Contrary to what was previously believed, the ketogenic diet — a low-carbohydrate, high-fat diet— did not significantly promote cognition and neuropsychological development in children with Dravet syndrome over time, according to a study.
Despite the development of anti-seizure medication, seizures in children with Dravet syndrome remain difficult to treat, leading researchers to investigate other therapeutic avenues, such as diet.
The ketogenic diet is a low-carbohydrate, high-fat diet that involves drastically reducing carbohydrate intake and replacing it with fat. This change promotes the use of ketone bodies — compounds produced during the metabolism of fats — as a source of energy, which is thought to have an anti-epileptic effect.
The ketogenic diet has been used as treatment for children with epilepsy since the 1920s. The efficacy of the ketogenic diet for childhood epilepsy has been investigated and reported in several clinical trials. In fact, one trial showed that patients with refractory epilepsy who followed a ketogenic diet experienced an improvement in cognition.
However, most of the previous studies investigating the effect of the ketogenic diet on those with Dravet syndrome have been limited by the small number of patients enrolled. Furthermore, the impact of the ketogenic diet on the neuropsychological development of children with Dravet has never been compared with a control group.
Chinese researchers in this study investigated the effect of the ketogenic diet on seizure frequency in children with Dravet syndrome as well their neuropsychological development, as evaluated by Gesell developmental schedules. This scale uses direct observation to evaluate a child’s cognitive, language, motor, and social-emotional responses.
Researchers retrospectively analyzed three years of data from 26 children (14 male) with Dravet syndrome who were being treated with the ketogenic diet, comparing it with that of 40 children with Dravet who were not being treated with the ketogenic diet.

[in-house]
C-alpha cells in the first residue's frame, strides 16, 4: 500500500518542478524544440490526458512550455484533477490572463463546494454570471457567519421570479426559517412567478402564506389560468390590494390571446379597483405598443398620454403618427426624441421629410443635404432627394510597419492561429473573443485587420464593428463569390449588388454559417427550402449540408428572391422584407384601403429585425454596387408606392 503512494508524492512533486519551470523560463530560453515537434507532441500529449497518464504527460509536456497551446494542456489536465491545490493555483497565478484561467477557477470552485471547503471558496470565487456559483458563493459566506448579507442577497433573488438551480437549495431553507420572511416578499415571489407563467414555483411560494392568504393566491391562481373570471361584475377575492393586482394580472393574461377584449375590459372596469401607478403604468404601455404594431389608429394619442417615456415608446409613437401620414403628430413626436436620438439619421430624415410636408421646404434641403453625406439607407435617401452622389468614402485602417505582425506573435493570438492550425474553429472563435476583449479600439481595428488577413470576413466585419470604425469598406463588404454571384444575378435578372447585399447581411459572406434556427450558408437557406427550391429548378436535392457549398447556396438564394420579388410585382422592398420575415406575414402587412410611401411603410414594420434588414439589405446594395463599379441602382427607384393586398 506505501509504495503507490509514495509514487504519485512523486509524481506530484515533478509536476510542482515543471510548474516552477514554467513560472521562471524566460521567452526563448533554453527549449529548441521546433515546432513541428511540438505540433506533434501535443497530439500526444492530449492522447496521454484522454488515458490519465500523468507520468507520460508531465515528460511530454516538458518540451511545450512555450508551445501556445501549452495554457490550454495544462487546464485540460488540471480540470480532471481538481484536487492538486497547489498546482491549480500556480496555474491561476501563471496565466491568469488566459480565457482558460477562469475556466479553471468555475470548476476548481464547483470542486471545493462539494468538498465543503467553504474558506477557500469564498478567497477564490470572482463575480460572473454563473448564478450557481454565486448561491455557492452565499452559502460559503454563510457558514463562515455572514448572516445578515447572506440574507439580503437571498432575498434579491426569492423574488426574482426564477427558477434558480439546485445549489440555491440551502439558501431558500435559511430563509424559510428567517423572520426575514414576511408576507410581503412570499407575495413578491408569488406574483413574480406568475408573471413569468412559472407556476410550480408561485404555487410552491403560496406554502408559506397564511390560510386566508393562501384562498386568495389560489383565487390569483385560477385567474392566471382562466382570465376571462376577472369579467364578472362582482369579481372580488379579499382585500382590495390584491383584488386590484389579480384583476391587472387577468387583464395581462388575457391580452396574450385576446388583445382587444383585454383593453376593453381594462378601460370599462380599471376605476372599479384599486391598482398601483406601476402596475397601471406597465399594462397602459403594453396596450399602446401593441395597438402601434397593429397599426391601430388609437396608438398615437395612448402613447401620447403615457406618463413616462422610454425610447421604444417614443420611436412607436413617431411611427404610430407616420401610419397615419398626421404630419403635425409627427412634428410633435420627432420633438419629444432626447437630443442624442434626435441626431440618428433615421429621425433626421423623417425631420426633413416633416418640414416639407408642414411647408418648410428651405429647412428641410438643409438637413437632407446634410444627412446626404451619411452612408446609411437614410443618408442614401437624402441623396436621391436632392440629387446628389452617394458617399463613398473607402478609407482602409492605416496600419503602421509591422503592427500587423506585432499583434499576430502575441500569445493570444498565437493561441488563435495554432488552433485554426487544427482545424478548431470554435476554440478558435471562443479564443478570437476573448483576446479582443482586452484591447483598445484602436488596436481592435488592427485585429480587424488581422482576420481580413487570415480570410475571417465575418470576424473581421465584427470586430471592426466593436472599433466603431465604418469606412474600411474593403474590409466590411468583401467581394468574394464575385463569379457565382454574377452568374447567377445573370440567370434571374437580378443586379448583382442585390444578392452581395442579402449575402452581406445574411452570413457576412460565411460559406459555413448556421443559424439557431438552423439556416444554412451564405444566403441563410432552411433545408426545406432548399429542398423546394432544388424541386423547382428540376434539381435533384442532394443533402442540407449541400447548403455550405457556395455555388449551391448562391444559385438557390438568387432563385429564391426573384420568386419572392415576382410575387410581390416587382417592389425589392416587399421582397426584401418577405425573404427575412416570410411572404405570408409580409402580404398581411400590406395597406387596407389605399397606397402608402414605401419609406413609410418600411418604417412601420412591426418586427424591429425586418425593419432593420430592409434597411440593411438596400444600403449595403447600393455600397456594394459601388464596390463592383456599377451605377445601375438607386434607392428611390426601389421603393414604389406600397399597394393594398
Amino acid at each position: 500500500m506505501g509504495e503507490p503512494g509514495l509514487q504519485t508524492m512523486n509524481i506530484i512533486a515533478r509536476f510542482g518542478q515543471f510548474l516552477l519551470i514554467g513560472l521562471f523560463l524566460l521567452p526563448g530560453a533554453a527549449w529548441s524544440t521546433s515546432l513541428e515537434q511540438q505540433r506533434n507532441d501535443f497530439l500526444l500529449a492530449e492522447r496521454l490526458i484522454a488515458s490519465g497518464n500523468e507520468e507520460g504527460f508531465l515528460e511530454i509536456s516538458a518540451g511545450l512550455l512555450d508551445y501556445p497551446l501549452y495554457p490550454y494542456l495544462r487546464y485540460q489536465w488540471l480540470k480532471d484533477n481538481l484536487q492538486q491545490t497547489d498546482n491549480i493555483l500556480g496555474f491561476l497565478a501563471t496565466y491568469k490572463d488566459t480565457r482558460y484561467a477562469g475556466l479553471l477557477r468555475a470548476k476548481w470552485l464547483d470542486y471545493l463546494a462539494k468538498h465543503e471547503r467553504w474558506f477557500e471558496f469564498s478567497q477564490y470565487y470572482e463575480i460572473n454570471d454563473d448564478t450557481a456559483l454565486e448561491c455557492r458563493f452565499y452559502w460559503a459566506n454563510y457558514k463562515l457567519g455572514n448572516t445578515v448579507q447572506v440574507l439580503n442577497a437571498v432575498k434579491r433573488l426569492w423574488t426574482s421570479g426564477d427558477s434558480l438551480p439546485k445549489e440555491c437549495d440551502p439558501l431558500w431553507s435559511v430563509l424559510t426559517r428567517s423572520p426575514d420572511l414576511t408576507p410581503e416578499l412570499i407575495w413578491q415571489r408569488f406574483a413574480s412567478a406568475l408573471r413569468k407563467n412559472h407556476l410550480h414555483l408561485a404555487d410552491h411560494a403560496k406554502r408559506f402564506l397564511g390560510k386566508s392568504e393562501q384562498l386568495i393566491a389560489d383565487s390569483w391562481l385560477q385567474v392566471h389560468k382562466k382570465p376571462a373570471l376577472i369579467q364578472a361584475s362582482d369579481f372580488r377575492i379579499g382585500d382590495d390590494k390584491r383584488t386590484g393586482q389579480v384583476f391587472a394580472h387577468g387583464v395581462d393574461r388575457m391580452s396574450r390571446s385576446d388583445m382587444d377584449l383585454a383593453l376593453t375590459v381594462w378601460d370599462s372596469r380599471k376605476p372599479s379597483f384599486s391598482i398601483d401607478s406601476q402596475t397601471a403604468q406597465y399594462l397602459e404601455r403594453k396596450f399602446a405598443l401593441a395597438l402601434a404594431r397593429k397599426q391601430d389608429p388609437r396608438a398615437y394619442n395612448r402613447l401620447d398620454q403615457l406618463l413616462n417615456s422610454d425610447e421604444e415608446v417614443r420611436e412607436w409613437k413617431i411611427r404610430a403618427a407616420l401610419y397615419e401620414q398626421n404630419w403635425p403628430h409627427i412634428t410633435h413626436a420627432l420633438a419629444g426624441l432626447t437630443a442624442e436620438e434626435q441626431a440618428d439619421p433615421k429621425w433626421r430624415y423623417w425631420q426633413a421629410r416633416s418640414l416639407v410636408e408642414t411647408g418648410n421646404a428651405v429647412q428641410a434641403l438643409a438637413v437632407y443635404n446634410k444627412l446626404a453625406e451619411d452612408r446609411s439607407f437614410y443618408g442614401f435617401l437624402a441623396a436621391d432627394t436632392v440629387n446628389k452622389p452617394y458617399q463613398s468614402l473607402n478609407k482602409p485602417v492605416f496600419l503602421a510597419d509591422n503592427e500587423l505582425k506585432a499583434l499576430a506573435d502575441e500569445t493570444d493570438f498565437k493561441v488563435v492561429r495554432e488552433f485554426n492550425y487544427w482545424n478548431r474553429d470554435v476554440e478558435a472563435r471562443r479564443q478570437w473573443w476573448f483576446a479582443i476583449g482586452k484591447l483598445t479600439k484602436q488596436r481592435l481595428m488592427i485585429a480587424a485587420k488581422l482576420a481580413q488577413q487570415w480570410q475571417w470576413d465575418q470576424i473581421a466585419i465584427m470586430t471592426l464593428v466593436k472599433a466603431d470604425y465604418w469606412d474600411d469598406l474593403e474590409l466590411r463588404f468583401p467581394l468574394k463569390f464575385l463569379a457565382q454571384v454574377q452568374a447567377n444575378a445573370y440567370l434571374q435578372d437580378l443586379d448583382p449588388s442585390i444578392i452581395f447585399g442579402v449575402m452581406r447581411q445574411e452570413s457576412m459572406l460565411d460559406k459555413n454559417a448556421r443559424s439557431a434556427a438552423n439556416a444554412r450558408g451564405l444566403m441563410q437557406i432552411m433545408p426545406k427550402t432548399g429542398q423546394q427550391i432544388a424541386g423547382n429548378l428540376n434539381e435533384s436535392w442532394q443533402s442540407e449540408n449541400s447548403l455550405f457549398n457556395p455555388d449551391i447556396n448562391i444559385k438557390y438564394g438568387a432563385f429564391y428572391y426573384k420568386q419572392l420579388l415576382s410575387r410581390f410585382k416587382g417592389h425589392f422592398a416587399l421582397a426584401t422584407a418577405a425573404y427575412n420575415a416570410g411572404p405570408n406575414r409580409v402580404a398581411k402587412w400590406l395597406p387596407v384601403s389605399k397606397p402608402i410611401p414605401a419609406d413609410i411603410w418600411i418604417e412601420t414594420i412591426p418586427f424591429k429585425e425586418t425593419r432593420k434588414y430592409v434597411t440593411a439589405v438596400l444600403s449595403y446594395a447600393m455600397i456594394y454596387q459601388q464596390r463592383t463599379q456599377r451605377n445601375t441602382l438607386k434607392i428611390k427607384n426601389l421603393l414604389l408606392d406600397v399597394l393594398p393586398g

All patients had shown seizures resistant to at least two types of anti-epileptic drugs, and had been on the ketogenic diet for at least two months, in addition to their anti-epileptic medication.
At least one episode of status epilepticus — a condition in which a seizure lasts longer than five minutes or when seizures follow one another without recovery of consciousness between them — occurred in 20 of the 26 children (77%) before starting the ketogenic diet, and in only four of the patients (15%) after beginning the diet. In the non-ketogenic diet group, 27 patients (68%) experienced at least one episode of status epilepticus.
At three, six, 12, 18, 24, and 30 months after starting the diet, 92.3%, 84.6%, 46.2%, 30.8%, 19.2%, and 19.2% of the patients remained on the diet, respectively. At those points in time, 38.4%, 34.6%, 38.4%, 23%, 15.4%, and 15.4%, respectively showed a seizure reduction of more than 50%.
Of the 26 participants, 12 were assessed using the Gesell developmental schedules before and after starting the ketogenic diet. The mean age at diet start was 3 years, and diet duration ranged from three to 24 months.
The development quotient (a numerical indicator of a child’s growth to maturity across different psychosocial competences) at the first evaluation was significantly higher than at the second evaluation in all five fields of the Gesell scale: gross motor, fine motor, adaptive behavior, language, and personal-social ability. Fine motor scores were most affected.
However, the children continuously acquired new abilities (increase in development age), which was also noted by their parents.
“We found a decline of [development quotient] subscores following KD [ketogenic diet], which suggests that neuropsychological developmental delay worsens progressively with age when compared with typical children at the same age, despite the addition of the KD,” the researchers wrote.
Importantly, no significant differences of development quotient changes over time were observed between children treated with the ketogenic diet and those who were not.
However, the study did have some limitations, namely the fact that since the ketogenic diet is a second-line therapy for Dravet syndrome, seizures in the patients on the diet were more severe than those in the non-diet group.
“We can see that cognitive and other neuropsychological developmental aspects improved after KD, but that no significant difference was observed when compared to a non-KD group with DS [Dravet syndrome]. The effect of KD on neuropsychological development of DS patients is therefore worthy of further investigation,” the researchers concluded.